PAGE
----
Yunus Emre Institute
The Ankara Ethnography Museum
The Ankara Ethnography Museum is one of the country’s most extensive collections of Turkish artifacts ranging from the medieval Seljuk period to modern day. The Ethnography Museum was the first museum built by modern Turkey. It is an essential stop for anyone looking to learn more about the history of Turkey’s cultural practices.
In 1925, the Turkish Ministry of Public Education began purchasing artifacts and hired a designer for a museum of Turkish culture. Arif Hikmet Koyunoğlu, the most famous architect of the early Republic, planned the museum building. Construction was finished in 1927 and the museum opened in 1930. The builders created an elegant structure with sandstone and marble that also features a central domed courtyard.
The central courtyard is dedicated to Turkey’s founding father, Mustafa Kemal Atatürk. When Atatürk died in 1938, his body was laid to rest in a marble sarcophagus located in the courtyard. Atatürk’s remains were moved to his mausoleum, Anıtkabır, in 1953. The courtyard now hosts a garden and a memorial to Atatürk’s temporary interment.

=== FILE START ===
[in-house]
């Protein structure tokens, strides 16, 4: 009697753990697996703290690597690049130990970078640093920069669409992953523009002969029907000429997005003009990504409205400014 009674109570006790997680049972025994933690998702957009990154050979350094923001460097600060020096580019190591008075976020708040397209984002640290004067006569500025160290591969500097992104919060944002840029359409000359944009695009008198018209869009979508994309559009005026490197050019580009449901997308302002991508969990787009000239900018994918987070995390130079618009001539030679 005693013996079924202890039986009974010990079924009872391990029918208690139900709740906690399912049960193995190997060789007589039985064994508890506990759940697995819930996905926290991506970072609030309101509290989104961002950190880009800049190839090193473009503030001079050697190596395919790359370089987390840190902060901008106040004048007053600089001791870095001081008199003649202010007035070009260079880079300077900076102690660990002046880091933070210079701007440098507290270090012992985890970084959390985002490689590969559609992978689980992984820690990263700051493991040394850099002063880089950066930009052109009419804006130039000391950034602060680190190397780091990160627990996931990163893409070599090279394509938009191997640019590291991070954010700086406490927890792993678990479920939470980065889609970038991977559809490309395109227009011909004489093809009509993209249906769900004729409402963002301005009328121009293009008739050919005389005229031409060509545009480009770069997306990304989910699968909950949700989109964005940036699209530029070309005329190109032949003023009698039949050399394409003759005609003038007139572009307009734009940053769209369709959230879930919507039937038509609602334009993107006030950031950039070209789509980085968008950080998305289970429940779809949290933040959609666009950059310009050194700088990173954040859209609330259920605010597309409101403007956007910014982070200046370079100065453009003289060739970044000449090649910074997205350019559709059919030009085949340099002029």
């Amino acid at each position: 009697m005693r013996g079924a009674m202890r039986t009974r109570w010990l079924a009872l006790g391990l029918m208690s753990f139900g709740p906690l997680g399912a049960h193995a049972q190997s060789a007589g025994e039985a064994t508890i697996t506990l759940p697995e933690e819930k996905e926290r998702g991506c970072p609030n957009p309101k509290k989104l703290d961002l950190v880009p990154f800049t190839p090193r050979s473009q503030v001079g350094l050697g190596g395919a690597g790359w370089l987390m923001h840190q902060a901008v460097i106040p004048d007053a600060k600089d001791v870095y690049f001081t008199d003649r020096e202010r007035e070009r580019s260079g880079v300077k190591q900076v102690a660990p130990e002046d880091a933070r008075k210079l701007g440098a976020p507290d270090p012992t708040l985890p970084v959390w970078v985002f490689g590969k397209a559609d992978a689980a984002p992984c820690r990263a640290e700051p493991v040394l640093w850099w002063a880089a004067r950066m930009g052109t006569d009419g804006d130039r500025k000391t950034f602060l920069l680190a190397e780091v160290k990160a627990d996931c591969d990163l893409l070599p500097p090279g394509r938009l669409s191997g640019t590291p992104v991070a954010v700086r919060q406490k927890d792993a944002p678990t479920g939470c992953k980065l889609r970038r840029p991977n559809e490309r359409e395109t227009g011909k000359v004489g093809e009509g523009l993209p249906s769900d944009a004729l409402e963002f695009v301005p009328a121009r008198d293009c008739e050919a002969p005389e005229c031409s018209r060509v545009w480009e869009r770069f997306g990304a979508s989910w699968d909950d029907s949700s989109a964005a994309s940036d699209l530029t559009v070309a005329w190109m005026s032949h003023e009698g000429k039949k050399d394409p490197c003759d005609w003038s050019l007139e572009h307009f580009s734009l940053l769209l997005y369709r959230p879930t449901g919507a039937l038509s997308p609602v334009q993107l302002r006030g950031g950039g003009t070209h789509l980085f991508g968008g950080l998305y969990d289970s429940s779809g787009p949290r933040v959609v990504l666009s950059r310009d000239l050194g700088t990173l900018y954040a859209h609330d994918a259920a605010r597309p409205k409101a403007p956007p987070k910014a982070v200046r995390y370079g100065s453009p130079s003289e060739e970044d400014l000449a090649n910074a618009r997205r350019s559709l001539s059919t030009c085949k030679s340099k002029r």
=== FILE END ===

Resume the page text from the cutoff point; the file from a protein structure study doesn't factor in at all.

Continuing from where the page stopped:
Inside the museum proper one will find the finest examples of Turkey’s heritage on display. The right side of the building focuses on textile arts and coffee traditions from around Anatolia. One of the most important displays depicts the intricacies of a traditional Turkish wedding and the importance of the bride and groom’s clothing. The halls on the left side show tile, ceramic, metal, and woodworking traditions from different regions of Turkey. One of their featured exhibits this year is the Giyaseddin Keyhüsrev Throne, a carefully crafted throne for the Seljuk ruler named Giyaseddin Keyhüsrev dating back to the 13th century.
For the entry price of 14₺, about $2.50, you can affordably access many of Turkey’s priceless treasures.